The Southern students at the North.
A meeting of the medical students at New York took place on Friday night. There were about 150 present.
A series of resolutions were offered, advocating the return home of the students.
An exciting debate took place, from a report of which in the Herald
we extract the following:
, of Tennessee
, arose in an excited manner to address the meeting.
He was in favor of the students returning at once to their homes.
The contingency alluded to by Dr. Sims
[Loud cheers.] He would read a telegraphic dispatch which had just been received.
The dispatch was as follows:
, Nov. 9, 1860.
F. G. Drake
--Southern students — welcome Richmond
Now, then, is the time to go. [Renewed cheers]
A Voice — That dispatch is not reliable.--[Voices--‘"It is."’]
When are these resolutions to be carried into effect?
Are the students ready before reliable information has reached them?
Are they ready to surrender all these opportunities?
They were Southern men — they were conservative men. [Hisses.] He was not blind to his devotion to the Union
, but at present it was inexpedient to go. [Hisses] He would venture to say that three-fourths of the students were opposed to the resolutions.
[Hisses and cheers, and a voice --‘"You bought your ticket."’ Laughter.]
Another student explained that the students would pay for their tickets up to the present time, and the professors had promised that, in case of any State seceding, they would give diplomas to the students of that State who desired to go home.
The question was again put as to the time the students should go home, as fixed, by the resolution.
The resolutions were then again read.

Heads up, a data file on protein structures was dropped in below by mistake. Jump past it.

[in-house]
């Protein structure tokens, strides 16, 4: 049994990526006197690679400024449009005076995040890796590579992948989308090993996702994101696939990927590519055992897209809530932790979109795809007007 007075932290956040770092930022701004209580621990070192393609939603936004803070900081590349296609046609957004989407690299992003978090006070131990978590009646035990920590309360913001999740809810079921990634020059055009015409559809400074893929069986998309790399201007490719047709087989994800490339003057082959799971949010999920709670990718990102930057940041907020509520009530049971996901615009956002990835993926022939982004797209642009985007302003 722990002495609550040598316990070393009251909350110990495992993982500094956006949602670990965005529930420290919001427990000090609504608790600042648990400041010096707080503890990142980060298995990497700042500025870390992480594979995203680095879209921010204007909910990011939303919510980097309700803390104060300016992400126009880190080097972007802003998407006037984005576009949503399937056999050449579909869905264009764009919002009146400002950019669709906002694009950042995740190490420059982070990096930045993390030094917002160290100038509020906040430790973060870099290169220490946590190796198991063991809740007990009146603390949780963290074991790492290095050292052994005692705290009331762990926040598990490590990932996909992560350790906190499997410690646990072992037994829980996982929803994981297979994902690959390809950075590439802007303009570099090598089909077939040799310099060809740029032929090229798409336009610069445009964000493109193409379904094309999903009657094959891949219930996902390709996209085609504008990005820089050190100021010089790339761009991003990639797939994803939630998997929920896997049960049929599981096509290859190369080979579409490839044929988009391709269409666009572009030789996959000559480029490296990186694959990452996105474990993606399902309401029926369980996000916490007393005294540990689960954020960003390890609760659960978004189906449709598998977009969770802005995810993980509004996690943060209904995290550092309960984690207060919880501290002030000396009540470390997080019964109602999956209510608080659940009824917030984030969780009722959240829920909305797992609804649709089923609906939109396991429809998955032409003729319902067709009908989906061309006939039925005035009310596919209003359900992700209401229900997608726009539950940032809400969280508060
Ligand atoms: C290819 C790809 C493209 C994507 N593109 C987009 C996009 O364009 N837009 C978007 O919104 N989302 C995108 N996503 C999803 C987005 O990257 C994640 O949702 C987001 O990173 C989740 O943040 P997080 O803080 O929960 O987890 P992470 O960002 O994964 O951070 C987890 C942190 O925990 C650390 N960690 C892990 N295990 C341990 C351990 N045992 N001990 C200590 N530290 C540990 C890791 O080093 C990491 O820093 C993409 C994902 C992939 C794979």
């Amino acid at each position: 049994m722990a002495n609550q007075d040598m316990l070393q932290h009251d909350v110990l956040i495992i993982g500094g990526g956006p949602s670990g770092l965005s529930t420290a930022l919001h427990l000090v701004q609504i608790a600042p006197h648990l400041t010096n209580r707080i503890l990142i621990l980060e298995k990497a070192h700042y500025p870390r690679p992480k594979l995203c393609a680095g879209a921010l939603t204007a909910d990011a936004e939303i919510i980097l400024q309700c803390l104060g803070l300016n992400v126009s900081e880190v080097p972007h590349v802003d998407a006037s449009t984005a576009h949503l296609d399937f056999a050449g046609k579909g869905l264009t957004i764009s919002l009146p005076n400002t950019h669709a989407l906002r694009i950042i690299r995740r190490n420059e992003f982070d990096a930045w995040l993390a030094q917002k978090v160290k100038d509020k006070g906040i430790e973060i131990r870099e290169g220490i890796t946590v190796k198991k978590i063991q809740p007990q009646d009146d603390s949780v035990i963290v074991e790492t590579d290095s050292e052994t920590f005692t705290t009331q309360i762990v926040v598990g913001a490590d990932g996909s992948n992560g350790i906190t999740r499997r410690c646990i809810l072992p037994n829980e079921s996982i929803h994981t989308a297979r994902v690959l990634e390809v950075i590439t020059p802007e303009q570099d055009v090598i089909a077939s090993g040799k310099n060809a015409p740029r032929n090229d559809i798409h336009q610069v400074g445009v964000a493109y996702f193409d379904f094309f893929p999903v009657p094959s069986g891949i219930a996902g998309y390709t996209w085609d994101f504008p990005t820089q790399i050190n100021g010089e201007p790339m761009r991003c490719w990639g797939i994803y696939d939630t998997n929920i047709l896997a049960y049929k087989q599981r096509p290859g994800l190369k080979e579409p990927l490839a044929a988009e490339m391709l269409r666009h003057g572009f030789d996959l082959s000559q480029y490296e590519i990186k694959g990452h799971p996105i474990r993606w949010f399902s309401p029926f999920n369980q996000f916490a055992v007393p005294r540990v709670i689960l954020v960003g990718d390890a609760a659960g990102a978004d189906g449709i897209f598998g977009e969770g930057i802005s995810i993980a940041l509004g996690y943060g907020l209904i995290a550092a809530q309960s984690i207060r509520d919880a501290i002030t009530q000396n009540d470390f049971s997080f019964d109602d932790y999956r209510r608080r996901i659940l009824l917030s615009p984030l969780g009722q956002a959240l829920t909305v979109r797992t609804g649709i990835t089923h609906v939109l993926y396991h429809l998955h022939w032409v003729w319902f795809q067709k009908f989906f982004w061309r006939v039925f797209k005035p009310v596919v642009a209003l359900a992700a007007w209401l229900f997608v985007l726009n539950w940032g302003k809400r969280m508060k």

A vote was called upon each resolution.
A voice from the rear part of the meeting called out — Who constituted the committee that drew up the resolutions?
suggested that the resolutions should be amended by introducing the words, ‘"that the students should go home as each State seceded."’
This was received with cheers.
again came forward.
He was not a New York Southerner, and he would tell them that if they shirked the resolutions as they stood, they had better beg the reporters, for God's sake, not to say a word about their having held such a meeting at all.--[Cheers and voices, ‘"The whole resolutions or none."’]
A Student — I tell you what, I'm a North Carolinian, and I'm not going to secede just because South Carolina
[Hisses and cheers] I owe South Carolina
Another student objected to the resolutions For himself, he would stay, in spite of the resolutions.
Another Student — Oh, that fellow's a Marylander.
Student — Yes, I am a Marylander.
I belong to a border State that has lost more slaves by the abolitionists than all the other States put together.
[General hissing.] I can allow the serpents to hiss — that is all they can do. I say, again, I remain here, and I know that a majority of the students are averse to go; and if they do go, they will regret it. [Hisses and cries of ‘"Sit down,"’ ‘"Make that fellow shut up."’] Let us remain here till we get our diplomas, and then we can return to our native States, and if need be, we can act the part of defenders of our homes, as well as render assistance to those who fall wounded.
A Voice--‘"Get out."’
moved as an amendment to the first and second resolutions:
That we consider it our bounden duty to return to our homes as soon as any of the Southern States
Several students here interrupted the proceedings by shouting out at once that they wouldn't have the amendment.
One called out, ‘"Let's all go home to our States and tell them to secede."’ Cheers, and cries of ‘"That's right!
Let's all go home."’
Great confusion prevailed, in the midst of which it was declared that the amendment was carried.
announced that the meeting was at an end.
Seventeen Southern law students have left the Cambridge law school on account of the election of Lincoln